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Midas vs. DXL: When performance matters
Thu 29 Sep 2005, 09:55 AMTweet
by Ben Langhinrichs
I am writing codes to generate a NotesDocument with a tailor-made table(diff cell color, merged cell) by DXL.
If you really want performance and control over rich text at the same time, DXL isn't going to work well for you, and neither will the native LS rich text classes. Both are just way too slow. If you need performance, you either need an API solution, which will be pretty complex to write, or a third party product such as our Midas Rich Text LSX, which combines high levels of flexibility with extremely high performance.
Table created in one call
Table created a row at a time
Copyright © 2005 Genii Software Ltd.
What has been said:
373.1. Stan Rogers (09/29/2005 07:57 PM)
Actually, it's about half a second plus the import time (derived by creating a deliberate illegal child element early in a test document to make validation fail on import, then removing the illegal element nd testing again). I've done some pretty complex rich text stuff in DXL, and I was really surprised by the times given in that posting -- I create a newsletter by getting document text from a CMS database, formatting using user-defined stylesheets in another location for consistency, import pictures, and place everything into a user-defined newsletter template, and all of that happens in well under two seconds. At first, I thought that there had to be something wrong with the poster's code, so I thought I'd do a quick test to confirm and then tell him so.
The NotesDXLImporter really, really doesn't like big tables -- the import time is just about proportional to the number of table cells, as far as I can tell. The current template for my newsletter is not exactly simple, but it's only a five-by-six table nested in a four-by-two table, so there aren't that many table cells involved altogether. I suspect that things are being checked, double-checked, QA'd, signed off, voted upon, and then checked again before the document(s) are actually created. Not that DXL is ever going to be as quick as Midas (or even nearly so), but big tables hitting the DXL importer seems to be the bottleneck.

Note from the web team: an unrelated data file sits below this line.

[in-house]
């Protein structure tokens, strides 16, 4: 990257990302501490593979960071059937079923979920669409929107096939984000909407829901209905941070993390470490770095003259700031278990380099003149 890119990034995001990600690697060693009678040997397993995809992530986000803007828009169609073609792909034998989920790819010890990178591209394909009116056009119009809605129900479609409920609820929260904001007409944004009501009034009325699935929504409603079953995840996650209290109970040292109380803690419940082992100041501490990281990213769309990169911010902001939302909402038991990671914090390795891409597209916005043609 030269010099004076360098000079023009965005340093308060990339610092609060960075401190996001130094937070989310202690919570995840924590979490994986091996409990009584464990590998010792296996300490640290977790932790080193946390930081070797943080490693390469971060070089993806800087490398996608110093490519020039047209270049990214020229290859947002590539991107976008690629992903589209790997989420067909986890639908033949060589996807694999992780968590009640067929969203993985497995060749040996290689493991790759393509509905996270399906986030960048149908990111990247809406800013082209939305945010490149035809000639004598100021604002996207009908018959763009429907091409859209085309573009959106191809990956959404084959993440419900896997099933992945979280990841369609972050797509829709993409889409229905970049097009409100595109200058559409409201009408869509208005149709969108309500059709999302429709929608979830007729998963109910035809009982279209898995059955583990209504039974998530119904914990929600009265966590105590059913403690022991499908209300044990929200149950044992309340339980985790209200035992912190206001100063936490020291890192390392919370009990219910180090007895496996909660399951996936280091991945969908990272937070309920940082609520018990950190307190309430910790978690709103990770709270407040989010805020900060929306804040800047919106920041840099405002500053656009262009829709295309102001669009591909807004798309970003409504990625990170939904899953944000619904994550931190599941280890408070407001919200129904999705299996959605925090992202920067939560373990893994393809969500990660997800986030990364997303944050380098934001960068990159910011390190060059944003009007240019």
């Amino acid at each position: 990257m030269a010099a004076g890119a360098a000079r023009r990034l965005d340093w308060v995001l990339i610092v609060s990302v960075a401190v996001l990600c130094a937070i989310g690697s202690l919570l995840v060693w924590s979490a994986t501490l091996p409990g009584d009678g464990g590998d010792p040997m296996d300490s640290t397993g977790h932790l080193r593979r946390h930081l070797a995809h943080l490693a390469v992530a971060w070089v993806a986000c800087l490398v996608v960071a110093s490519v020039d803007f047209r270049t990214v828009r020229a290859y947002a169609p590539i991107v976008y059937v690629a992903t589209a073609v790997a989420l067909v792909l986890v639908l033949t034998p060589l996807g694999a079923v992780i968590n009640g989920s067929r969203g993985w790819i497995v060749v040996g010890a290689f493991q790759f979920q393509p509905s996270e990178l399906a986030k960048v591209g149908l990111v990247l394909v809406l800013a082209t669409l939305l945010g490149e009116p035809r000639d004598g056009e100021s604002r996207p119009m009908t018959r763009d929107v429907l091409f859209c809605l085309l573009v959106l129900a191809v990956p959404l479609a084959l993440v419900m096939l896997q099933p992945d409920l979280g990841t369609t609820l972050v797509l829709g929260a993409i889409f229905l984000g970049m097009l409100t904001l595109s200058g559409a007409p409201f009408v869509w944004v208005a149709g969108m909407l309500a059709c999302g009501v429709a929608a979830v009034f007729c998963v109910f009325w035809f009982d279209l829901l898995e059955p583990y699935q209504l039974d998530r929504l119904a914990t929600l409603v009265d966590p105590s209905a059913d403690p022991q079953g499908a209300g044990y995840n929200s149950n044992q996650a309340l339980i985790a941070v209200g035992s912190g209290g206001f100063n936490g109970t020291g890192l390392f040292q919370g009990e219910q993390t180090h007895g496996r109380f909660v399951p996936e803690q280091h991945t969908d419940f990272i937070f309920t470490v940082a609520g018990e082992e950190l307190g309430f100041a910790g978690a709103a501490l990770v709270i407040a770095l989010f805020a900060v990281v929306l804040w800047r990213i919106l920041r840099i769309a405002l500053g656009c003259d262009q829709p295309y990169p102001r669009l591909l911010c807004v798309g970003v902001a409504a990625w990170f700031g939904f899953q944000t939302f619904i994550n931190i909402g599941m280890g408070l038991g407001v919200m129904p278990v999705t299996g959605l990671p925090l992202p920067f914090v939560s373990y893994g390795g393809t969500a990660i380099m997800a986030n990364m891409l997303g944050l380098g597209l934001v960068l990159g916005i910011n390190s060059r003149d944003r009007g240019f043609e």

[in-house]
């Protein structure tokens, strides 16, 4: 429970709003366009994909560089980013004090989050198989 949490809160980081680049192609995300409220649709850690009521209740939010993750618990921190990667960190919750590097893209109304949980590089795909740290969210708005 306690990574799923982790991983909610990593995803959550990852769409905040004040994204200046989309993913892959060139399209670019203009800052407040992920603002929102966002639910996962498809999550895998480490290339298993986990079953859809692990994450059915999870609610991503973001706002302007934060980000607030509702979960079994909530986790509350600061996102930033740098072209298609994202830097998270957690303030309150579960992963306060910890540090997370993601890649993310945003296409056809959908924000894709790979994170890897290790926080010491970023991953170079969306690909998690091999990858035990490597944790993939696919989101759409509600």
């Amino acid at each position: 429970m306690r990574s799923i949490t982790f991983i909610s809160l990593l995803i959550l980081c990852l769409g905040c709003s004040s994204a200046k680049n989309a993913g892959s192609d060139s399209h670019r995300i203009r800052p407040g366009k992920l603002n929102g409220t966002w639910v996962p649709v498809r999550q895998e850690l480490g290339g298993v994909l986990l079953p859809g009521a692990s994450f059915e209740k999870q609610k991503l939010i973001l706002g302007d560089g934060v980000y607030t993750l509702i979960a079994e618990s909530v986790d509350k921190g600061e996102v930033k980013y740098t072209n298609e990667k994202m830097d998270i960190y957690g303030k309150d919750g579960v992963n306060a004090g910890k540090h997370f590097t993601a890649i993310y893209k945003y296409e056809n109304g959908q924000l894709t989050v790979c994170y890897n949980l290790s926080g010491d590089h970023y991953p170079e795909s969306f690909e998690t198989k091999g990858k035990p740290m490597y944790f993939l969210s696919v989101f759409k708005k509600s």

373.2. Ben Langhinrichs (09/29/2005 08:11 PM)
Well, to be fair, everything about big tables is slow in Notes. Just opening a document with a big table is slow in Notes, and I have spent enormous amounts of time tuning Midas to try to make table manipulation faster. Partly, I do caching of the CD record stream, because the subsequent rows are what kill the process. If I turn off caching in Midas, the number goes to 34 seconds for 100 documents, even with all the other tuned code.
I guess the point to remember too is that there are basically two ways people use tables. They are either working on a single document at a time, in which case anything under a second is probably "fast enough", or they are working on lots of documents, in which case the faster the better. Even at 2 seconds, the amount of time to do a whole load of processing (like the example I mentioned in my post) just shoots up. On modern computers, we are used to processing tens to hundreds of documents a second. For example, on our Midas LSX page, I cite the example of HTML generation by Midas at 900 documents a second. That is really, really fast, but send it off to do a million documents and it still takes almost twenty minutes. Imagine if you had times even at half a second per document. A million document process would take close to a week! Even 100,000 documents would take all day. It is the big batch jobs where performance is really key. For single documents where you don't have really big tables, DXL is plenty fast enough.
373.3. Ben Langhinrichs (09/29/2005 11:22 PM)
Just a try